Missed opportunities and limited progress

With nationwide discontent accumulating, Bolshevik membership also rose. The Bolsheviks had always campaigned against the war, and this was becoming the paramount issue for many people.

Despite this, they only had 24,000 members and many Russians had not even heard of them. The majority of the Russian army were peasants who sympathised more with the Socialist Revolutionaries.

The workers from the Putilov plant in Petrograd during the February Revolution. The banners read: “Feed the children of the defenders of the motherland” and “Increase payments to the soldiers’ families – defenders of freedom and world peace”.

On 24 February 1917, 200,000 workers took to the streets of Petrograd on strike for better conditions and food. This ‘February Revolution‘ was a perfect opportunity for the Bolsheviks to secure a foothold in gaining power, but they failed to initiate any effective action.

By the 2 March 1917, Nicholas II had abdicated and the ‘Dual Power’ were in control. This was a government made from the Provisional Government and the Petrograd Soviet of Workers’ and Soldiers’ Deputies.

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Post-war momentum

The Bolsheviks had missed their chance to gain power and were vehemently against the Dual Power system – they believed it betrayed the proletariat and satisfied bourgeoisie problems (the Provisional Government was made up of twelve Duma representatives, all middle class politicians).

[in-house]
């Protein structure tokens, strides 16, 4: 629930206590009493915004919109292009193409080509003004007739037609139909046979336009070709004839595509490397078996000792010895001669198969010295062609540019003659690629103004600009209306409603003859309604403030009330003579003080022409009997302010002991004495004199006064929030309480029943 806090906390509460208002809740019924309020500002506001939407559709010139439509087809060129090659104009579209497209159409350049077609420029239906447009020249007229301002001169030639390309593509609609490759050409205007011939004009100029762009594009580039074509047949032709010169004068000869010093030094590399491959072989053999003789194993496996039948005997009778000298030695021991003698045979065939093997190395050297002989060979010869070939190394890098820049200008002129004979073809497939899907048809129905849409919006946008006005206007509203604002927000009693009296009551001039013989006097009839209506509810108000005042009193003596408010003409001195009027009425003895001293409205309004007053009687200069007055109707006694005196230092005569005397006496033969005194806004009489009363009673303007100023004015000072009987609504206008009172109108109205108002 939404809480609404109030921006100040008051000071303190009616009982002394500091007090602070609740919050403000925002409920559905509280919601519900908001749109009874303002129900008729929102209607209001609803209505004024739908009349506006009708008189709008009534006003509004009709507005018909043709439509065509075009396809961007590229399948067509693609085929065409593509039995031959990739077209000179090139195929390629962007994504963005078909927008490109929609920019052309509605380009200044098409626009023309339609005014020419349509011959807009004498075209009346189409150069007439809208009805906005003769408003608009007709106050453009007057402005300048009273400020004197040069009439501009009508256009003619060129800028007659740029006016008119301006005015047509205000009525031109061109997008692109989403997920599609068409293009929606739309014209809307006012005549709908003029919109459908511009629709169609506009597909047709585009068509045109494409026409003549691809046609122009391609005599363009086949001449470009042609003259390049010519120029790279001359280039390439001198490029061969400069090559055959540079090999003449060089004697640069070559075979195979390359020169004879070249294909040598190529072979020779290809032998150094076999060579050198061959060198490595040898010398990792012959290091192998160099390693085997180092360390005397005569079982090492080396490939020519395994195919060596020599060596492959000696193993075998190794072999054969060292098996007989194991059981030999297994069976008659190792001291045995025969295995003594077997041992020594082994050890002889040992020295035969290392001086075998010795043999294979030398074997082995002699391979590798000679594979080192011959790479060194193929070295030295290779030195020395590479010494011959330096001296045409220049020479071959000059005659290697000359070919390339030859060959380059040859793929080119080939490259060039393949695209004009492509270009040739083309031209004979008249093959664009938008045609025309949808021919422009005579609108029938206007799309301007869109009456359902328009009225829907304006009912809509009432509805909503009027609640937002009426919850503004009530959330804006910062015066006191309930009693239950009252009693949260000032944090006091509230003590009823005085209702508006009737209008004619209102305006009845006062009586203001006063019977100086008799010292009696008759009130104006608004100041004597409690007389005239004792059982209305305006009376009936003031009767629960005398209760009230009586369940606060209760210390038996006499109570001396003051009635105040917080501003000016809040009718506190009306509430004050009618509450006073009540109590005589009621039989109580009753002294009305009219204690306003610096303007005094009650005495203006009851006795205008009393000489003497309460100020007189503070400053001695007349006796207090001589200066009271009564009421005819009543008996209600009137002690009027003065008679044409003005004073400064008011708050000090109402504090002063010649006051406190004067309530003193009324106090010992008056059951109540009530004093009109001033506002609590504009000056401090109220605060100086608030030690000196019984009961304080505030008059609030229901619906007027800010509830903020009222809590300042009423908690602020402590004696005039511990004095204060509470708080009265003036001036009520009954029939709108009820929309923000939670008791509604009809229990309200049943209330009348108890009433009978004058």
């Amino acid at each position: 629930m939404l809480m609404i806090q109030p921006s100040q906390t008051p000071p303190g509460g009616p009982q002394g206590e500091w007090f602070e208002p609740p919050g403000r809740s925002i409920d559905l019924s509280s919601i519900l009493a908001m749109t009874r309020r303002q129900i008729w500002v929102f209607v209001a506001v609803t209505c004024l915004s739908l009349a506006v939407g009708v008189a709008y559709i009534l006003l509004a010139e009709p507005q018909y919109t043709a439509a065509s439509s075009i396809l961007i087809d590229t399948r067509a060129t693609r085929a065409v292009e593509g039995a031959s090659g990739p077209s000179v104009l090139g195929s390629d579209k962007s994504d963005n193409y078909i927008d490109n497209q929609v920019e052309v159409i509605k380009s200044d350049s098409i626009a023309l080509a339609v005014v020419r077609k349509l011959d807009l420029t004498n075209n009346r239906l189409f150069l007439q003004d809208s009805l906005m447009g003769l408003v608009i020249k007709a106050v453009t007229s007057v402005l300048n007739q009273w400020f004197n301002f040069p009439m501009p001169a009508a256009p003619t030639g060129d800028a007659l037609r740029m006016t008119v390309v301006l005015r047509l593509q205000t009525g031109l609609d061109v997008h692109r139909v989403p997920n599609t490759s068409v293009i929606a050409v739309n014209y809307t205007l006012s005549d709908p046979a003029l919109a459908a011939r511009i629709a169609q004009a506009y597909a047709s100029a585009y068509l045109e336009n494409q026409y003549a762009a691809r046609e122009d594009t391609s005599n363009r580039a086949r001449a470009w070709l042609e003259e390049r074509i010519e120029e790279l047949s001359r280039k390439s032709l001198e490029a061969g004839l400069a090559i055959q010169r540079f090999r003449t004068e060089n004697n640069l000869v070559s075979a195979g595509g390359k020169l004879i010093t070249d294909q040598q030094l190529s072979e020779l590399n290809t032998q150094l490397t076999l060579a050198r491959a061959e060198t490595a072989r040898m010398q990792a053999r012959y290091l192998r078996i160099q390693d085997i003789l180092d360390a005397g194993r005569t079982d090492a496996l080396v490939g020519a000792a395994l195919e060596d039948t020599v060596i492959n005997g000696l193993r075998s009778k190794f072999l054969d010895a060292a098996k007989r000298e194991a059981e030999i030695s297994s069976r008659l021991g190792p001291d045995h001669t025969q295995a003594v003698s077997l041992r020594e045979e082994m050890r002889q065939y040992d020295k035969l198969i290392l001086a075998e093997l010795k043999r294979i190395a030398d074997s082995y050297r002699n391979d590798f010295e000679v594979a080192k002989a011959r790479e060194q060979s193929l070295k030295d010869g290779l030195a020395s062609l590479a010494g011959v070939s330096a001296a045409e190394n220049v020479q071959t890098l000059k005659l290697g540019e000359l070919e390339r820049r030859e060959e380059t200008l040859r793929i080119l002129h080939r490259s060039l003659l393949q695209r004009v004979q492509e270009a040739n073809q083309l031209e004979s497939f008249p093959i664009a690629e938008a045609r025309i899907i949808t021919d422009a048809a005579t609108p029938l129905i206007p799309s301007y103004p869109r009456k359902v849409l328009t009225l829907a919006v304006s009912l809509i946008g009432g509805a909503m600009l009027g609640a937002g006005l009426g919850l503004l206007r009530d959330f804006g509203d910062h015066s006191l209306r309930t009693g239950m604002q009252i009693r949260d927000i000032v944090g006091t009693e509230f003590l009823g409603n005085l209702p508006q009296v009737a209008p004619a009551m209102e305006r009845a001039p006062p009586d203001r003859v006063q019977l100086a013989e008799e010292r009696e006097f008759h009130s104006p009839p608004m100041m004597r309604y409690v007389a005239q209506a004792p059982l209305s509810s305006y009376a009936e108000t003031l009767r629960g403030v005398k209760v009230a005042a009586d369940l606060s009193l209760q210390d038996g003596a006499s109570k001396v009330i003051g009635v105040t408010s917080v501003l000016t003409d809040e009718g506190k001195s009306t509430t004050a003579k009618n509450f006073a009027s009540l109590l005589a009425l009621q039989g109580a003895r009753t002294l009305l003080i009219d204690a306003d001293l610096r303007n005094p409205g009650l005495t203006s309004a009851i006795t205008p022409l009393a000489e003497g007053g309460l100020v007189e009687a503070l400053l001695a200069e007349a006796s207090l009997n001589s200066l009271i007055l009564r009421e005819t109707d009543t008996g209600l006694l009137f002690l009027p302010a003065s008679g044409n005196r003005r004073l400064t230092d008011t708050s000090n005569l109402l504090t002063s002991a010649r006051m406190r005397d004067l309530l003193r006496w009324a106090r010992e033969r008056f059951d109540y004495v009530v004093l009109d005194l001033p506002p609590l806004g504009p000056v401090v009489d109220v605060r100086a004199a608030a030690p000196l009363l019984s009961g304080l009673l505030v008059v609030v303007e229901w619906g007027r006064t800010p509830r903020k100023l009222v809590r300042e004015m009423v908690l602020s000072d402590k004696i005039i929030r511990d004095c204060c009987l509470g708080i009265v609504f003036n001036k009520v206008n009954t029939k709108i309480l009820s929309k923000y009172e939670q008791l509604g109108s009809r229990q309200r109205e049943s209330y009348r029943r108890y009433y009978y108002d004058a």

The summer of 1917 finally saw some significant growth in Bolshevik membership, as they gained 240,000 members. But these numbers paled in comparison to the Socialist Revolutionary Party, which had one million members.

This photo was taken in Petrograd at 2pn on July 4th 1917, during the July Days. The army has just opened fire on street protesters.

Another chance to gain support came in the ‘July Days’. On the 4 July 1917, 20,000 armed-Bolsheviks attempted to storm Petrograd, in response to an order of the Dual Power. Ultimately, the Bolsheviks dispersed and the attempted uprising collapsed.

October Revolution

Finally, in October 1917, the Bolsheviks seized power.

The October Revolution (also referred to as the Bolshevik Revolution, the Bolshevik Coup and Red October), saw the Bolsheviks seize and occupy government buildings and the Winter Palace.

However, there was a disregard for this Bolshevik government. The rest of the All-Russian Congress of Soviets refused to acknowledge its legitimacy, and most of Petrograd’s citizens did not realise a revolution had occurred.

The New York Times headline from 9th November 1917.

The disregard for a Bolshevik government reveals, even at this stage, there was little Bolshevik support. This was reinforced in the November elections when the Bolsheviks only won 25% (9 million) of the votes while the Socialist Revolutionaries won 58% (20 million).

So even though the October Revolution established Bolshevik authority, they were objectively not the majority party.

The Bolshevik Bluff

The ‘Bolshevik Bluff’ is the idea that the ‘majority’ of Russia was behind them – that they were the people’s party and the saviours of the proletariat and peasants.

The ‘Bluff’ only disintegrated after the Civil War, when the Reds (Bolsheviks) were pitted against the Whites (counter-revolutionaries and the Allies). The Civil War dismissed the Bolsheviks authority, as it became clear that a sizeable opposition stood against this Bolshevik ‘majority’.